What Does The UN Block?

For even more coverage of the Daalder/Kagan op-ed see Mark Leon Goldberg, who points out that in the post-Cold War era the UN Security Coucil actually authorizes the deployment of troops fairly frequently. It's refused to do so twice, and one of those times was Iraq, so by any reasonable criteria adopting a "listen to the UN" rule wouldn't have been superior to what was actually done in the world. One might add that a far larger problem than inability to secure UN approval for worthwhile missions is the unwillingness of member states to contribute sufficient resources to authorized missions.

Last, one should note that the Daalder/Kagan alternative of using force when our "democratic partners in Europe and Asia" agree and, indeed, "even when some of our democratic friends disagree" arguably means that Iraq fits the test. We didn't get much meaningful help from any country other than the UK, but the formal coalition was quite broad and included Albania, Australia, Bulgaria, the Czech Republic, Denmark, Estonia, Hungary, Iceland, Italy, Japan, Latvia, Lithuania, Macedonia, the Netherlands, Poland, Portugal, Romania, Slovakia, South Korea, Spain, and Turkey among European or Asian democracies.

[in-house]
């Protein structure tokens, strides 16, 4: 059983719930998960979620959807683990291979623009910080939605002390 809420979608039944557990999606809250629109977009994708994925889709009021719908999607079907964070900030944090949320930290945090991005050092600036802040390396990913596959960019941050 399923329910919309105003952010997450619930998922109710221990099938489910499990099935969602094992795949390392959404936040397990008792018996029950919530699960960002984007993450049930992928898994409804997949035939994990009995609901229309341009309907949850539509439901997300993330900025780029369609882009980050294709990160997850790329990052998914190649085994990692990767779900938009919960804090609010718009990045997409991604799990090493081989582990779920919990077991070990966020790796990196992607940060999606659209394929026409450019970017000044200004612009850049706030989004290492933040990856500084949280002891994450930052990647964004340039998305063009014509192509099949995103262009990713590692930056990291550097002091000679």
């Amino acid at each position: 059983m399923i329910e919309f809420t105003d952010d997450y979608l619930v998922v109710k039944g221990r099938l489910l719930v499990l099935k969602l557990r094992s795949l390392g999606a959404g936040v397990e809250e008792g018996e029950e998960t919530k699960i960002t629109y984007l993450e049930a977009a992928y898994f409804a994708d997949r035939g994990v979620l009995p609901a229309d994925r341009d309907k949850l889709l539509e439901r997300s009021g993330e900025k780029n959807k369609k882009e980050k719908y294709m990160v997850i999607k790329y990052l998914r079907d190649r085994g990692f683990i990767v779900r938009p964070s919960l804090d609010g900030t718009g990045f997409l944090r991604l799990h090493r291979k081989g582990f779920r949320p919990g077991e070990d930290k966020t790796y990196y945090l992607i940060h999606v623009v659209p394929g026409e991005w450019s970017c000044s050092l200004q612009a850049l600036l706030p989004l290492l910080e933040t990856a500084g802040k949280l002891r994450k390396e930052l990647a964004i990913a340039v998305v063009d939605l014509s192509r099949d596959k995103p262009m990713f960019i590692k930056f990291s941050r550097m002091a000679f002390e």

In other words, if you think the main lesson of Iraq is that we need to pretend we've learned important lessons while adhering to the same basic doctrines, then this is a great proposal.